The literature on employee voice has grown enormously over the past decades. However, the relationships between different employee voice mechanisms and organizational performance are far from being fully understood, and the existing research shows mixed evidence. Moreover, the HRM literature tends to concentrate on individual voice mechanisms (e.g. employee involvement) and to underestimate the role that collective voice may have in the HRM performance relationship. This paper aims to analyze how collective employee voice mechanisms (i.e. union voice and team voice) affect organizational productivity and how these relationships vary when voice mechanisms are adopted in combination with other HRM practices (i.e. variable pay, training, performance appraisals and multitasking). The analysis of a sample of 223 Italian manufacturing firms matched with an external database (AIDA) containing balance sheet information found that union voice is positively related to labor productivity, while team voice does not show any significant relationship with labor productivity. Moreover, both union and team voice have important moderation effects in the HRM-performance relationship. Union voice moderates positively the relationship between variable pay and performance and negatively the relationship between training and performance. Team voice positively moderates the relationship between training and performance. The implications of these findings are discussed.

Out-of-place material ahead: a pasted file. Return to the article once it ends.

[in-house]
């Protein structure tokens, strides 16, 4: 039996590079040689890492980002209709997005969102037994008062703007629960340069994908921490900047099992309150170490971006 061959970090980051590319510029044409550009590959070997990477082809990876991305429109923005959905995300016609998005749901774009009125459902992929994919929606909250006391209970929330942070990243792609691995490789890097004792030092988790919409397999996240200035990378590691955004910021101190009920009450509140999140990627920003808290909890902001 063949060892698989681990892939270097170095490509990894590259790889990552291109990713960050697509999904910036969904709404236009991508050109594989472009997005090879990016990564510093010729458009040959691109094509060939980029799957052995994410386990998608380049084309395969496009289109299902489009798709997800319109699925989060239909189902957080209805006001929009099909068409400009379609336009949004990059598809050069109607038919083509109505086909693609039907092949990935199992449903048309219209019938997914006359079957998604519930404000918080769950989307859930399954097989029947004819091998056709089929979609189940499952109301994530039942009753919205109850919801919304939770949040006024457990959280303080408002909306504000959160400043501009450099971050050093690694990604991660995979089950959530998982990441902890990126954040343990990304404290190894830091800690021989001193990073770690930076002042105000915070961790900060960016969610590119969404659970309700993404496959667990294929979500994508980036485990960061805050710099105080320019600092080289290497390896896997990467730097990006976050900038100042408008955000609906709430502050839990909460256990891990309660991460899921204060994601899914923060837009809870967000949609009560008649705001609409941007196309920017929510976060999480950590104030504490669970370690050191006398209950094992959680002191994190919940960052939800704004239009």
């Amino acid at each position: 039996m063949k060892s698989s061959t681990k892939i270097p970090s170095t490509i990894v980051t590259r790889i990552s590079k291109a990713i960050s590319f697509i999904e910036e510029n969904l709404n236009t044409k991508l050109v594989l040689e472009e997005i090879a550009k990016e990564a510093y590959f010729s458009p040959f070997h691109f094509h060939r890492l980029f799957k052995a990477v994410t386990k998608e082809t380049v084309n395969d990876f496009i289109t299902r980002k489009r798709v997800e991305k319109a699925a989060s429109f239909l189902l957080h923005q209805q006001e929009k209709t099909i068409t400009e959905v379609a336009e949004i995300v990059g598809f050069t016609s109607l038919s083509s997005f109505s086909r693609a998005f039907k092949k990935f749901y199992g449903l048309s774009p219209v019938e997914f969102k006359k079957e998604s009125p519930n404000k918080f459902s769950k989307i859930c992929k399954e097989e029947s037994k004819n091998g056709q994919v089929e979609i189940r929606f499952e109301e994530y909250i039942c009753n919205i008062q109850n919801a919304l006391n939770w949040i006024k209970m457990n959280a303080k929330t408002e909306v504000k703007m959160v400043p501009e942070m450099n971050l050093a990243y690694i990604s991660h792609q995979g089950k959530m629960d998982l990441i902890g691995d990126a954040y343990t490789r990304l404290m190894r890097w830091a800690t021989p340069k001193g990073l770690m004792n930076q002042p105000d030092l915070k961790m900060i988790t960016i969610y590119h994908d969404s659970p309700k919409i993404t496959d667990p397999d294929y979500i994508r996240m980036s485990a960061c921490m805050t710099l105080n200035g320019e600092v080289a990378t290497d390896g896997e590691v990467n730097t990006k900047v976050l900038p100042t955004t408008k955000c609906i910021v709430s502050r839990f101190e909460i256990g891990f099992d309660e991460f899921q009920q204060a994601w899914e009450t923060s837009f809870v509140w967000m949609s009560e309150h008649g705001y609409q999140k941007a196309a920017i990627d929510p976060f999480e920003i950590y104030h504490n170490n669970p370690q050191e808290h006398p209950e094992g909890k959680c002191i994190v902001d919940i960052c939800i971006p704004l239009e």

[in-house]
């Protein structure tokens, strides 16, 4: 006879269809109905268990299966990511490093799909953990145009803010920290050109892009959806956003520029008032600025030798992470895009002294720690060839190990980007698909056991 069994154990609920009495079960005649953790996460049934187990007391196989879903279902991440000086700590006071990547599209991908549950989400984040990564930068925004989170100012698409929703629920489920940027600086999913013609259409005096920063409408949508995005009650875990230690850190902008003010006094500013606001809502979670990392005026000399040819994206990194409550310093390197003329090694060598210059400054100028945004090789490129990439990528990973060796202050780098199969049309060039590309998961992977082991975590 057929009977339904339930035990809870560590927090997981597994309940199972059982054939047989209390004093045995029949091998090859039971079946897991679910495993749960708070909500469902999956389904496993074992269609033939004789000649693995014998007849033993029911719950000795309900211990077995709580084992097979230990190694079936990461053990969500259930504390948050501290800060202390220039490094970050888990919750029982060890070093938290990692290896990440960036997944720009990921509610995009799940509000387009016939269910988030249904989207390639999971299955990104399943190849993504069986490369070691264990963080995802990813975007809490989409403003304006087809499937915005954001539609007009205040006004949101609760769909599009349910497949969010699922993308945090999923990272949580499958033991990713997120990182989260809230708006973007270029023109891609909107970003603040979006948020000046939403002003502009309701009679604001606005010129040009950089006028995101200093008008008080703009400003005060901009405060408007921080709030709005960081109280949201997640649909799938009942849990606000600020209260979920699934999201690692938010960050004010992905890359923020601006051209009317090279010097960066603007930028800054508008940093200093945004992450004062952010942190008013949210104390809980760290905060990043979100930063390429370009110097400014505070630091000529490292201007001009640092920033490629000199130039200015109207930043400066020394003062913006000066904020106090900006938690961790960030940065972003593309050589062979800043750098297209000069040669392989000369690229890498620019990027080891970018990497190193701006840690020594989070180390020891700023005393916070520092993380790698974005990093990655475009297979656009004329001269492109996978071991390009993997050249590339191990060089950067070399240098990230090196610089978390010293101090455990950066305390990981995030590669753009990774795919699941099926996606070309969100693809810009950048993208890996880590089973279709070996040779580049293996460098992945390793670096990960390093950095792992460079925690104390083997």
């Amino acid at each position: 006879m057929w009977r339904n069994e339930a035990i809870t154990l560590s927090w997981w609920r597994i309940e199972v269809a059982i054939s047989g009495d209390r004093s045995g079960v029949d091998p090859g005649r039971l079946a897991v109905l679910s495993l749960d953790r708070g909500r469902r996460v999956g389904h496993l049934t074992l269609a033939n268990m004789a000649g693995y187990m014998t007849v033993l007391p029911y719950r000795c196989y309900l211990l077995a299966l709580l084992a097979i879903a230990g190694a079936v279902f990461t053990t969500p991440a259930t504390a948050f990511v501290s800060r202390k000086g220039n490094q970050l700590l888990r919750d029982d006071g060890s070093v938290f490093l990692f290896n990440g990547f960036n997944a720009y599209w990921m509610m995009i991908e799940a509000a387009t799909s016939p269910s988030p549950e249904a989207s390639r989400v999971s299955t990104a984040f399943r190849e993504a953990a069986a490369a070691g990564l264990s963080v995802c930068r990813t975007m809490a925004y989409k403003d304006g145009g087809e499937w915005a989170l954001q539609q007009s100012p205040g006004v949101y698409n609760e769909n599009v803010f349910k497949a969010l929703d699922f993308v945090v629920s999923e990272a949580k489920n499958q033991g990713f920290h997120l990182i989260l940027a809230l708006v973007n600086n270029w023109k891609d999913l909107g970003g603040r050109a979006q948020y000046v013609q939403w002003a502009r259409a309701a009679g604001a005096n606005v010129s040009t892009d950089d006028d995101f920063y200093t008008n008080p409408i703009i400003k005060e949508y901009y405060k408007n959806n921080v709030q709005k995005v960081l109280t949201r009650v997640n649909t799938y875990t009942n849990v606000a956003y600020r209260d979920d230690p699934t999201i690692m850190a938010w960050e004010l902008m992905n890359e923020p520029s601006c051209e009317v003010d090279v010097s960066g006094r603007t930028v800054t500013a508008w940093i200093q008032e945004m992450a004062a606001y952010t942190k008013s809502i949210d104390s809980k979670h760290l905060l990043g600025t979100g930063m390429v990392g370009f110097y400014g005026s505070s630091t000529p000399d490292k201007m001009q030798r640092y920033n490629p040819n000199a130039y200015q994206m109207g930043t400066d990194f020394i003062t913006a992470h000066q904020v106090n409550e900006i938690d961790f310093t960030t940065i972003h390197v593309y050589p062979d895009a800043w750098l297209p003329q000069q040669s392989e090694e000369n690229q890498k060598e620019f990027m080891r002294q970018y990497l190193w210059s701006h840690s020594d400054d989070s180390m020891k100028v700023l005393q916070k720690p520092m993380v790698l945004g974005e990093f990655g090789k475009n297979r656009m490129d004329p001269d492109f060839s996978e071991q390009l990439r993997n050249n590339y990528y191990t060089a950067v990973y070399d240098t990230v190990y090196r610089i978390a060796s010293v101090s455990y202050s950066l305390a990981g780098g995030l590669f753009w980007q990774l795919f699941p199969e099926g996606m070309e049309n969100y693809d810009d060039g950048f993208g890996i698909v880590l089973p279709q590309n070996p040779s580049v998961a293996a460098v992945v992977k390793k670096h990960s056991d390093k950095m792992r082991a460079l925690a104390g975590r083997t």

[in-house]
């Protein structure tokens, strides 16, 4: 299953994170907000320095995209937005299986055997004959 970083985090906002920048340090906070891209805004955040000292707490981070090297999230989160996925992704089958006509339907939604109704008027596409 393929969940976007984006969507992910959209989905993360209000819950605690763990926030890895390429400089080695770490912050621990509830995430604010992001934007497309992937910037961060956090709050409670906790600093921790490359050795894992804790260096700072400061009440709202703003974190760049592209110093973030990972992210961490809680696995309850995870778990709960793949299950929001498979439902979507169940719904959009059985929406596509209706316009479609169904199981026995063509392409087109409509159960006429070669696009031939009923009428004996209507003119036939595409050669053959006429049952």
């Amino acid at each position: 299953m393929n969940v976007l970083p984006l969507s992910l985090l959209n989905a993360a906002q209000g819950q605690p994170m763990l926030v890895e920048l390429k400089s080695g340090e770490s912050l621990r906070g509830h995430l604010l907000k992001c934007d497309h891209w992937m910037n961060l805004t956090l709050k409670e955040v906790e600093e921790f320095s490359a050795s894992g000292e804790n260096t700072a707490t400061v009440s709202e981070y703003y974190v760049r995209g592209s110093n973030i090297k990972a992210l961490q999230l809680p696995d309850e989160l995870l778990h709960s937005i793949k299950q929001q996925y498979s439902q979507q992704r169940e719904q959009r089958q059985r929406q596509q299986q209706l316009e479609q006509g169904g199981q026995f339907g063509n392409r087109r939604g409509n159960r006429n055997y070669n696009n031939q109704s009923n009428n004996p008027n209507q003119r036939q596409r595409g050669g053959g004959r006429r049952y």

The human resource management (HRM) and industrial relations (IR) literature on employee voice has grown enormously in recent decades. Given the broad scope of the concept and its importance in contemporary workplaces, researchers have focused their attention on a wide range of aspects connected with the phenomenon, including the evolution of its meaning (e.g., Dundon, Wilkinson, & Marchington, 2004; Wilkinson, Dundon, Donaghey, & Freeman, 2014); determinants, consequences, and trends of the different forms it can assume (e.g., Brewster, Brooks, Croucher, & G.Wood, 2007; Bryson, 2004; Bryson, Charlwood, & Forth, 2006; Kaufman, 2015; Willman, Gomez, & Bryson, 2009); its relationship with individual and organizational outcomes (e.g., Deery, Iverson, Buttigieg, & Zatzick, 2014; Freeman & Medoff, 1984; Kim, MacDuffie, & Pil, 2010; Pyman, Cooper, Teicher, & Holland, 2006; Royer, Waterhouse, Brown, & Festing, 2008); and the role of the institutional and organizational context in shaping voice systems and in influencing their effects in different countries (e.g., Godard, 2010; Ribarova, 2001; Marchington, 2015; Townsend, Wilkinson, & Burgess, 2013). With regard to the relationship between employee voice and performance, at a theoretical level, both the HRM and the IR literature considers employee voice to be a key factor in the success of modern workplaces because of the better employee outcomes and higher organizational performance that it is supposed to generate. Empirically, the most recent development of this stream of research can be summarized in three broad trends. First, because of the declining role and power of unions in Western economies, a shift in the focus of analyses from collective and indirect to individual and direct mechanisms of employee voice is apparent (Barry & Wilkinson, 2016; Bryson, 2004; Kim et al., 2010; Pyman et al., 2006). Second, the emergence and success of the highperformance work system (HPWS) approach have fostered a tendency to analyze (direct) employee voice as a part of the wider HRM system and to pay much less attention to its role as a single practice (Combs, Liu, Hall, & Ketchen, 2006; Harley, 2014; Wood & Wall, 2007) or in combination with other single human resource (HR) practices (e.g., performance pay, training, etc.). Third, as a consequence of the first two trends, researchers increasingly focus on the emergence of different mixes of employee voice mechanisms in the same workplaces and on their potential outcomes (e.g., Benson & Brown, 2010; Holland, Cooper, Pyman, & Teicher, 2012; Kim et al., 2010; Marchington, 2015; McCloskey & McDonnell, 2018; Wilkinson, Barry, Gomez, & Kaufman, 2018).